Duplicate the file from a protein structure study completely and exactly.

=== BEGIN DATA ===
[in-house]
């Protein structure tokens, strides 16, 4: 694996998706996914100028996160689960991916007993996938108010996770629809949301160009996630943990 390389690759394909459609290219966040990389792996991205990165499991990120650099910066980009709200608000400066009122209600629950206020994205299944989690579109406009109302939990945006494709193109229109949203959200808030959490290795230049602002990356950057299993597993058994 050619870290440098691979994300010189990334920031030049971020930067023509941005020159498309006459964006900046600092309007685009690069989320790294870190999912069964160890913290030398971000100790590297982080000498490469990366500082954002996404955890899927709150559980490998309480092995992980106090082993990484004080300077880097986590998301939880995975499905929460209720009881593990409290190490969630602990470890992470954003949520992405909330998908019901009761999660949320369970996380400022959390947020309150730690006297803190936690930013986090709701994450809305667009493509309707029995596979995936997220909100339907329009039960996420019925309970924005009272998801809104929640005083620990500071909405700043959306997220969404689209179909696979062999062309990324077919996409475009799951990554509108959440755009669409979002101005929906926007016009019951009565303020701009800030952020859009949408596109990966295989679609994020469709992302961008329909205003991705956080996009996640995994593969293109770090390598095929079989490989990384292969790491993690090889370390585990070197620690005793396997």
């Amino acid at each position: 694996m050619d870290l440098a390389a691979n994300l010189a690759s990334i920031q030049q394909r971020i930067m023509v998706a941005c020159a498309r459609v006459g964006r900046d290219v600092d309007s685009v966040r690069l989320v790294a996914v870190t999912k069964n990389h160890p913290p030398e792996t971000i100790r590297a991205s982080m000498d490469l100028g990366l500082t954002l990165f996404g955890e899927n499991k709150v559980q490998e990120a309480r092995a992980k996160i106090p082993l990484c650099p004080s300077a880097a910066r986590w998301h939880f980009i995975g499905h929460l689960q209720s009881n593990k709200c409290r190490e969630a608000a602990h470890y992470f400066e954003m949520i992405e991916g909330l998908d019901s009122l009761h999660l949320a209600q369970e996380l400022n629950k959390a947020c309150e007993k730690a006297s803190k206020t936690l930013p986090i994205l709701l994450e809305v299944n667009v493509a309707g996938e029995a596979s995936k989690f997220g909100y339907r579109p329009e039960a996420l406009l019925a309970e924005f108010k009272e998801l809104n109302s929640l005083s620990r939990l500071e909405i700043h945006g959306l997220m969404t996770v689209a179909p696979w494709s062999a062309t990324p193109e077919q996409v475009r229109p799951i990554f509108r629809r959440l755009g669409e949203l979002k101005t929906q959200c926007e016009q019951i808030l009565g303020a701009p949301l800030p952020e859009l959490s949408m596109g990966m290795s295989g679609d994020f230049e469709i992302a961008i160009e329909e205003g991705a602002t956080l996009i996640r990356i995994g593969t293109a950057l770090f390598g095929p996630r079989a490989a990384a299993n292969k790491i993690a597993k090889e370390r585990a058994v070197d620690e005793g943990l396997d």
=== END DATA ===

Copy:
[in-house]
């Protein structure tokens, strides 16, 4: 694996998706996914100028996160689960991916007993996938108010996770629809949301160009996630943990 390389690759394909459609290219966040990389792996991205990165499991990120650099910066980009709200608000400066009122209600629950206020994205299944989690579109406009109302939990945006494709193109229109949203959200808030959490290795230049602002990356950057299993597993058994 050619870290440098691979994300010189990334920031030049971020930067023509941005020159498309006459964006900046600092309007685009690069989320790294870190999912069964160890913290030398971000100790590297982080000498490469990366500082954002996404955890899927709150559980490998309480092995992980106090082993990484004080300077880097986590998301939880995975499905929460209720009881593990409290190490969630602990470890992470954003949520992405909330998908019901009761999660949320369970996380400022959390947020309150730690006297803190936690930013986090709701994450809305667009493509309707029995596979995936997220909100339907329009039960996420019925309970924005009272998801809104929640005083620990500071909405700043959306997220969404689209179909696979062999062309990324077919996409475009799951990554509108959440755009669409979002101005929906926007016009019951009565303020701009800030952020859009949408596109990966295989679609994020469709992302961008329909205003991705956080996009996640995994593969293109770090390598095929079989490989990384292969790491993690090889370390585990070197620690005793396997």
């Amino acid at each position: 694996m050619d870290l440098a390389a691979n994300l010189a690759s990334i920031q030049q394909r971020i930067m023509v998706a941005c020159a498309r459609v006459g964006r900046d290219v600092d309007s685009v966040r690069l989320v790294a996914v870190t999912k069964n990389h160890p913290p030398e792996t971000i100790r590297a991205s982080m000498d490469l100028g990366l500082t954002l990165f996404g955890e899927n499991k709150v559980q490998e990120a309480r092995a992980k996160i106090p082993l990484c650099p004080s300077a880097a910066r986590w998301h939880f980009i995975g499905h929460l689960q209720s009881n593990k709200c409290r190490e969630a608000a602990h470890y992470f400066e954003m949520i992405e991916g909330l998908d019901s009122l009761h999660l949320a209600q369970e996380l400022n629950k959390a947020c309150e007993k730690a006297s803190k206020t936690l930013p986090i994205l709701l994450e809305v299944n667009v493509a309707g996938e029995a596979s995936k989690f997220g909100y339907r579109p329009e039960a996420l406009l019925a309970e924005f108010k009272e998801l809104n109302s929640l005083s620990r939990l500071e909405i700043h945006g959306l997220m969404t996770v689209a179909p696979w494709s062999a062309t990324p193109e077919q996409v475009r229109p799951i990554f509108r629809r959440l755009g669409e949203l979002k101005t929906q959200c926007e016009q019951i808030l009565g303020a701009p949301l800030p952020e859009l959490s949408m596109g990966m290795s295989g679609d994020f230049e469709i992302a961008i160009e329909e205003g991705a602002t956080l996009i996640r990356i995994g593969t293109a950057l770090f390598g095929p996630r079989a490989a990384a299993n292969k790491i993690a597993k090889e370390r585990a058994v070197d620690e005793g943990l396997d």